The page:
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Thursday, April 18, 2024
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HomeNotes from the SticksNotes from the Sticks: The tracks of my tears

Notes from the Sticks: The tracks of my tears

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LAST week I went to London for the day (not because I wanted to but because I had to). I booked on the 8.01am Avanti West Coast train from Preston due to arrive at Euston at 10.12. The one-way fare was £115.50, and that was with my Old Person’s Railcard giving me 30 per cent off. Not first class either, just standard.

The train was half an hour overdue into Preston, apparently because it had been late arriving at Glasgow from the depot. It lost more time on the way and as we pulled into Euston, the train manager announced that it was 60 minutes late and that we could claim a full refund on the ticket. (Under their ‘Delay repay’ scheme you can claim 25 per cent back if you are 15 minutes late, 50 per cent for half an hour and 100 per cent for an hour or more. Evidently this happens so often that you can set up an account which refunds you automatically.) I duly sent my claim, to receive an email from Avanti saying the train was only 59 minutes late so my refund would be 50 per cent. Of course there was no way I could prove that it was an hour.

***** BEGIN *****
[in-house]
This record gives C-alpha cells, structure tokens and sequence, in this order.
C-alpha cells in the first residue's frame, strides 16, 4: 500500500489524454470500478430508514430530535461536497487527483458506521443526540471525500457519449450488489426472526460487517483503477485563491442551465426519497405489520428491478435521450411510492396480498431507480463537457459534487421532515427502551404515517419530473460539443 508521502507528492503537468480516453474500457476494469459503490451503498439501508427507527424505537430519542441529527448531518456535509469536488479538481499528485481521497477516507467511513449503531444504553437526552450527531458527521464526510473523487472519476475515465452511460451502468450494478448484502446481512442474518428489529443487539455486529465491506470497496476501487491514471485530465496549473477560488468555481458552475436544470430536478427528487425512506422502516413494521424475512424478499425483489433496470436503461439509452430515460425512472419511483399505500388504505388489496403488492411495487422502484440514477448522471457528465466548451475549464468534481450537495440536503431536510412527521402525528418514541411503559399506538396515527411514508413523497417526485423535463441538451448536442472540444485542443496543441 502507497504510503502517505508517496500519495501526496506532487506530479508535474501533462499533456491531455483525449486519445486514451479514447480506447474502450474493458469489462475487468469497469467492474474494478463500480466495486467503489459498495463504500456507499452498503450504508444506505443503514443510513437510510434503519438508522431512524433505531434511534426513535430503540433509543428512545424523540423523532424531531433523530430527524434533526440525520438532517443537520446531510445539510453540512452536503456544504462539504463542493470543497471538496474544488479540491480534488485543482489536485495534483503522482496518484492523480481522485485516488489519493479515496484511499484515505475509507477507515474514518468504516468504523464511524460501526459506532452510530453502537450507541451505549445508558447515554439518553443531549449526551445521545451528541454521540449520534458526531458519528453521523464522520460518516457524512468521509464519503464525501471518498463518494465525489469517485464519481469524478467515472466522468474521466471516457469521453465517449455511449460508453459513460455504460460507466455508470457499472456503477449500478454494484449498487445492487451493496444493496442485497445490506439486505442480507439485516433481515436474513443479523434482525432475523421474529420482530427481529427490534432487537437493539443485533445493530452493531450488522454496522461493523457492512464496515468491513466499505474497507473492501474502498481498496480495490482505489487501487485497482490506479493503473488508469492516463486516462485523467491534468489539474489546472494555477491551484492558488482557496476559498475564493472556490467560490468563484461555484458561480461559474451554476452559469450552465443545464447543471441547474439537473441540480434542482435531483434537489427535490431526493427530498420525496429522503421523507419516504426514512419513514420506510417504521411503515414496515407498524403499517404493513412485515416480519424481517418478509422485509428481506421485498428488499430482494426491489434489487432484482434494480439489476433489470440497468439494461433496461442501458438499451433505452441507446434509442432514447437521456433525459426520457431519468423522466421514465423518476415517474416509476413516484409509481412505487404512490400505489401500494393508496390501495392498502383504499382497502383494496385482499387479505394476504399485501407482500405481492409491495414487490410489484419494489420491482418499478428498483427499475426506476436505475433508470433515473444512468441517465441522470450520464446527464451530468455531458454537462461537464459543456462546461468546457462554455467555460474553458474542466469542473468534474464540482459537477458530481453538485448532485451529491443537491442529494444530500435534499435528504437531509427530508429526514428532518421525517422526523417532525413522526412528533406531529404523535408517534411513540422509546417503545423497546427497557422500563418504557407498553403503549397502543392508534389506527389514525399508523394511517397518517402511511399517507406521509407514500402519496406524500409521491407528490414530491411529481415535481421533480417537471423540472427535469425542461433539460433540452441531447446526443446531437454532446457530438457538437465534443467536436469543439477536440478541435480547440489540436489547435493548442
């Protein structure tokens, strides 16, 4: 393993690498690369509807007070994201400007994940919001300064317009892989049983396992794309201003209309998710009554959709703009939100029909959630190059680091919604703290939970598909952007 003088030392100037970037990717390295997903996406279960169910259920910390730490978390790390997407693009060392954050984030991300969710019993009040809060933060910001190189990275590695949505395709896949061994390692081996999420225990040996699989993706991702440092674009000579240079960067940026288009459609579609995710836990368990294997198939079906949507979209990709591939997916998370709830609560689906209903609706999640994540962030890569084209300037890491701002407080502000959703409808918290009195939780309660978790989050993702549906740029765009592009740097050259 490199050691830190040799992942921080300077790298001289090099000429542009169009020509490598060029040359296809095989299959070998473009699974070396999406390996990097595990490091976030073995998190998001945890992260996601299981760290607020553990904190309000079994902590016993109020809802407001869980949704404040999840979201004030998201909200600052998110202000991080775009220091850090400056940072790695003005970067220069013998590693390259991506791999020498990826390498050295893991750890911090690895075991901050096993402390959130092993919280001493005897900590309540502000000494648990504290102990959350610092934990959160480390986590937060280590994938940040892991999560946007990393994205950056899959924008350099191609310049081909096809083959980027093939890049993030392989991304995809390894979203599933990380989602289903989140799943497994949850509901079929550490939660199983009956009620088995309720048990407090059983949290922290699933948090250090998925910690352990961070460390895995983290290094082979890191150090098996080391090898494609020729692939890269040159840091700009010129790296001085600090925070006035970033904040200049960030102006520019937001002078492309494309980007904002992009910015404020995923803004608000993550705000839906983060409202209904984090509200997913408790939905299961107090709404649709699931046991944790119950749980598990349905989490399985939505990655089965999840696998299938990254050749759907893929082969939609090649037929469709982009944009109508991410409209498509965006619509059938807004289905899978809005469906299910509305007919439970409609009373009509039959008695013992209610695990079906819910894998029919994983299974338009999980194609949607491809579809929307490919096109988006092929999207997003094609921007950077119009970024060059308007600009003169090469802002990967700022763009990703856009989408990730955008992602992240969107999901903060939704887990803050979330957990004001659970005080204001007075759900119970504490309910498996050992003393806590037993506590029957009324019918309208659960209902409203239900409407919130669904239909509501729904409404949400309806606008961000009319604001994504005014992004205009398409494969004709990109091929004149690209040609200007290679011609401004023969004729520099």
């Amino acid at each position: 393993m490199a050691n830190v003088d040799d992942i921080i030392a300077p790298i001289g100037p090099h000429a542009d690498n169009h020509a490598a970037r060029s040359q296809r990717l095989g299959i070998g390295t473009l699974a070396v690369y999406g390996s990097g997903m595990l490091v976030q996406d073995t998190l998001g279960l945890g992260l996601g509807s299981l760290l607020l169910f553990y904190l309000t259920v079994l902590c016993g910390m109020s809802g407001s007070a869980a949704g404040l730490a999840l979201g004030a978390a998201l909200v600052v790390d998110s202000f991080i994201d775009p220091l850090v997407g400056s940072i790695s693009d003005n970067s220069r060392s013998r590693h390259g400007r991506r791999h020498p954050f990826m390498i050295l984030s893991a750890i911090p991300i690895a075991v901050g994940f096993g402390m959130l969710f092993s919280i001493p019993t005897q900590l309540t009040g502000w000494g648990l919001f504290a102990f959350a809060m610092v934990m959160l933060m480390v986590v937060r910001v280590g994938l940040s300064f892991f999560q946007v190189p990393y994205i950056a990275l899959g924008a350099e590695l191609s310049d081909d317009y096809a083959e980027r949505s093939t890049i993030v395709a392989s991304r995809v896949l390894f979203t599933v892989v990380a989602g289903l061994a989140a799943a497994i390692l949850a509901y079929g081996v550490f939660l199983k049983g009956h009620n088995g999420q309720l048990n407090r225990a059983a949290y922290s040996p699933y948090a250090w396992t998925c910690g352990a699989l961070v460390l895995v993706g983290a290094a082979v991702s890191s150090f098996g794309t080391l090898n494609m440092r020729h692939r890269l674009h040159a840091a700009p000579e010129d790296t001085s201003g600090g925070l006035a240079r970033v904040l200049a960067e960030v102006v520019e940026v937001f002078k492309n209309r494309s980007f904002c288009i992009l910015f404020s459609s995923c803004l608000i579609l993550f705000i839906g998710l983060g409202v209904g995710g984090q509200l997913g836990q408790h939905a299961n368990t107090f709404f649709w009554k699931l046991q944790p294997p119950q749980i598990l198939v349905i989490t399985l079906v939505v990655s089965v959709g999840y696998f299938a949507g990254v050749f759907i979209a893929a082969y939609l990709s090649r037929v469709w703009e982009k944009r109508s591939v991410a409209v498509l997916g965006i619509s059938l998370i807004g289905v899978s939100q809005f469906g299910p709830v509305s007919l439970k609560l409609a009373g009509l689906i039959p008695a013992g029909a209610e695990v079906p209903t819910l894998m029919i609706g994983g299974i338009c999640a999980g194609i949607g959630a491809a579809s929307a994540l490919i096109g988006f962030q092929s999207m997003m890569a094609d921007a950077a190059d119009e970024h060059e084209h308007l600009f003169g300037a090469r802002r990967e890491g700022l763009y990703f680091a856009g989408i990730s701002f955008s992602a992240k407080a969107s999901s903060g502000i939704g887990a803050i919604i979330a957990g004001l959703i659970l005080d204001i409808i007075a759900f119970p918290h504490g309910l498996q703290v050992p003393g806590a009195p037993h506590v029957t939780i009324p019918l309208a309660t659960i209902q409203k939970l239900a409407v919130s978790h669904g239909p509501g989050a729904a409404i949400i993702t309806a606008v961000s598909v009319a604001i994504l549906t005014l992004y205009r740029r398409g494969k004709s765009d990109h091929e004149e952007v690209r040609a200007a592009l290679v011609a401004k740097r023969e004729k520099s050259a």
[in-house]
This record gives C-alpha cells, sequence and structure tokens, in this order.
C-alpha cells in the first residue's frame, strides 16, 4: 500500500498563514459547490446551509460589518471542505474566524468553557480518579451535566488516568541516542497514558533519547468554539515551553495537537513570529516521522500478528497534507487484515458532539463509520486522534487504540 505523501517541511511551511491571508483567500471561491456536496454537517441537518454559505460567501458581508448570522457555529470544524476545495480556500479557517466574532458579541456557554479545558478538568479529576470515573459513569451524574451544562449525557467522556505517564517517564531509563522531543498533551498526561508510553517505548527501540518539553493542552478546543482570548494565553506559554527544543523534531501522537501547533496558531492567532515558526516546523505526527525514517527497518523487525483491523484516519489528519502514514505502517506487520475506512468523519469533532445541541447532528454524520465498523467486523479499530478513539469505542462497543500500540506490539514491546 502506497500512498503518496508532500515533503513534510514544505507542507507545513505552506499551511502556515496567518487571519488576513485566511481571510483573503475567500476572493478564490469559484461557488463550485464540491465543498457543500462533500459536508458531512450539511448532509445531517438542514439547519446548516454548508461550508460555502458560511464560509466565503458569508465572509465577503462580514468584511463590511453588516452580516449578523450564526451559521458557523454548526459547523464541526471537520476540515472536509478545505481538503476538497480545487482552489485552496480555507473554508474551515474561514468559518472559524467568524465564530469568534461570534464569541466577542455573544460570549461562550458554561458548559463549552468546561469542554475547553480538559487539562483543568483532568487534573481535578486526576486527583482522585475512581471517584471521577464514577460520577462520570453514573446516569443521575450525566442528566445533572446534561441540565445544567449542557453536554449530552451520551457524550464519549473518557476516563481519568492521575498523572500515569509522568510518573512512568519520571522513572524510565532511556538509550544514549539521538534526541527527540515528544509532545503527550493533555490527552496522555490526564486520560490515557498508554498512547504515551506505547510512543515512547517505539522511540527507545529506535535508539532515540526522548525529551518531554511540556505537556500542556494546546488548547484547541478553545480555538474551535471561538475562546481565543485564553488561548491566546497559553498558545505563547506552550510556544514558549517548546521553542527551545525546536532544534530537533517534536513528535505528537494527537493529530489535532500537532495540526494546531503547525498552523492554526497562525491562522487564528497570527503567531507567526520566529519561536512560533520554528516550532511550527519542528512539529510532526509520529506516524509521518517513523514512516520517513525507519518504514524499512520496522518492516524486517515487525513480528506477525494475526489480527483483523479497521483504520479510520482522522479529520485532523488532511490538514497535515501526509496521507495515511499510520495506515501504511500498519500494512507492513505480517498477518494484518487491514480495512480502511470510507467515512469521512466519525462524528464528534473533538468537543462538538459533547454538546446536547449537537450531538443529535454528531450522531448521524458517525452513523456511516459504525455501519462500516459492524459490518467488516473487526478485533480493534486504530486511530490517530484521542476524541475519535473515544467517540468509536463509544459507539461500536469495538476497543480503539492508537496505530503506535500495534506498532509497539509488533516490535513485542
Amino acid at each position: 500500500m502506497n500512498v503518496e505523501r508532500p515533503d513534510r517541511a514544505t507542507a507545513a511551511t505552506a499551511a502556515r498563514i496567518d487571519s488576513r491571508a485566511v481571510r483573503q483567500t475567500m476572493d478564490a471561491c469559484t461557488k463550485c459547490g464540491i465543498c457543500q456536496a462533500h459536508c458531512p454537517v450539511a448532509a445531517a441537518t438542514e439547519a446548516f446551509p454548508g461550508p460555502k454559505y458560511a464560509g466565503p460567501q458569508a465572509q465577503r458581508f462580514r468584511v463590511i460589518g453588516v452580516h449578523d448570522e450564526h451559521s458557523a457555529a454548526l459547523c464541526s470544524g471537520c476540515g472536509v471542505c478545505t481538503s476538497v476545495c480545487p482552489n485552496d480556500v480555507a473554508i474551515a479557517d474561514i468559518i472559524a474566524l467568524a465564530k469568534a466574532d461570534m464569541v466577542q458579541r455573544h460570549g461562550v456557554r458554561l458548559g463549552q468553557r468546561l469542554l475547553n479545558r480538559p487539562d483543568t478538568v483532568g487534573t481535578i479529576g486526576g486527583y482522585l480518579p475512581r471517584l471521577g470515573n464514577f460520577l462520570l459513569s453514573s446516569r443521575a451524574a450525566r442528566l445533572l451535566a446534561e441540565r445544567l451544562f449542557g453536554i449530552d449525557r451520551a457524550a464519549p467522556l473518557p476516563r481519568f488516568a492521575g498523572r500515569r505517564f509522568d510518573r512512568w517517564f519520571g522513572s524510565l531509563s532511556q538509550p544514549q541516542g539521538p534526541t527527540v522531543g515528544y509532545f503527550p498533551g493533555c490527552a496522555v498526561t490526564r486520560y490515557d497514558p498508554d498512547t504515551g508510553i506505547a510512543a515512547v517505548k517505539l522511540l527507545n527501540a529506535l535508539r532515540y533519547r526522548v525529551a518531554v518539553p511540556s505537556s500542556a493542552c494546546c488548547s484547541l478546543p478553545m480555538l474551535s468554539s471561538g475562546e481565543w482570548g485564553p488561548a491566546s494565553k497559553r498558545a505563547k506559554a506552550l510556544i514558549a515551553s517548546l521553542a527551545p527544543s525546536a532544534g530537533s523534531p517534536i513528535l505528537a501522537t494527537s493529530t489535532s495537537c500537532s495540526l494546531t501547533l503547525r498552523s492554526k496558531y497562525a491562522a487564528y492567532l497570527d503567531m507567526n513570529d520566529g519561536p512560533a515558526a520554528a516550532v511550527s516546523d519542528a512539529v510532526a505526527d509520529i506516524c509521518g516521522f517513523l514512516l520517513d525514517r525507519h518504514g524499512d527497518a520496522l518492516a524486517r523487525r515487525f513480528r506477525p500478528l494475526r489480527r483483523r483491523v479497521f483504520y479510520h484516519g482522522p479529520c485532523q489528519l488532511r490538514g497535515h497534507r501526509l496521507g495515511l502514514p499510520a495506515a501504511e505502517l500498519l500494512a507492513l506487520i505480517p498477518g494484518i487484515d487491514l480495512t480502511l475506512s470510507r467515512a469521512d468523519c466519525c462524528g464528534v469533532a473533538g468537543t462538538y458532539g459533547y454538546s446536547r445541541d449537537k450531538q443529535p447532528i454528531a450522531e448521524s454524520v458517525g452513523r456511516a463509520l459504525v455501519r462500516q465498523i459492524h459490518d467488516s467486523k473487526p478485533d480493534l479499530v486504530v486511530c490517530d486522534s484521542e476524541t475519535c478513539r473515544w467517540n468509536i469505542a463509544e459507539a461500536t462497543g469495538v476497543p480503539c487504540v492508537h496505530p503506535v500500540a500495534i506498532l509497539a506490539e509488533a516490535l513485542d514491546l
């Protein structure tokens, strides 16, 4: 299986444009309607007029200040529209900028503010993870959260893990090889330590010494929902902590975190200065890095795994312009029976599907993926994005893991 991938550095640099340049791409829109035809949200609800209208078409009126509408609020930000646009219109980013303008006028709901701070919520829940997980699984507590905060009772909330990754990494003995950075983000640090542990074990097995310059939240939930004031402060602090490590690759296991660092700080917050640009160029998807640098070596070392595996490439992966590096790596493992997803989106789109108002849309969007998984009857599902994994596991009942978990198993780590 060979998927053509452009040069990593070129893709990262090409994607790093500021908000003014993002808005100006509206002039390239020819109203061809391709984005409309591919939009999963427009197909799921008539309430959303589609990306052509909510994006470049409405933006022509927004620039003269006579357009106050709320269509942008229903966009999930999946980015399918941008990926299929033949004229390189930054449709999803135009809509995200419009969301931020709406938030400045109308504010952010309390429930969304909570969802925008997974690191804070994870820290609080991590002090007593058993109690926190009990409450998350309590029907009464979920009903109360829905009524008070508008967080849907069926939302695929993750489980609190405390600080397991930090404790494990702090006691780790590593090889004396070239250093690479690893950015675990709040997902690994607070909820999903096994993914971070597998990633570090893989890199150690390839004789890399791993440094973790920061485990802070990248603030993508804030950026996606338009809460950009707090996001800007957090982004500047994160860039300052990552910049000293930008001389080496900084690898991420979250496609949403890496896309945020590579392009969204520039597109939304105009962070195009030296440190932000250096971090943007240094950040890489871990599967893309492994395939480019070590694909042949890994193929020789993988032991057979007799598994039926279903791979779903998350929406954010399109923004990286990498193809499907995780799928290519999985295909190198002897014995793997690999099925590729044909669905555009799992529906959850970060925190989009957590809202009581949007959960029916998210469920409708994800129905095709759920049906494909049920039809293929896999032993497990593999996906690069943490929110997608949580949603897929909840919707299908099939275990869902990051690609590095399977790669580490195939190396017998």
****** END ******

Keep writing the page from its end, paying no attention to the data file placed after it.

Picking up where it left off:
My train back at 4.30pm (fare with railcard: £119.40, making a total of £234.90) was packed because the following service had been cancelled. A couple opposite told me they had made eight return journeys to Glasgow last year and got refunds for lateness on all but one.

It is now close to impossible to travel from the north to London in any civilised way. Your choices are rail, coach, air and driving yourself.

From February 3 to March 2 Avanti cancelled 26 services a day. The fares are outrageous. There is the constant risk of strikes on the day you need to travel.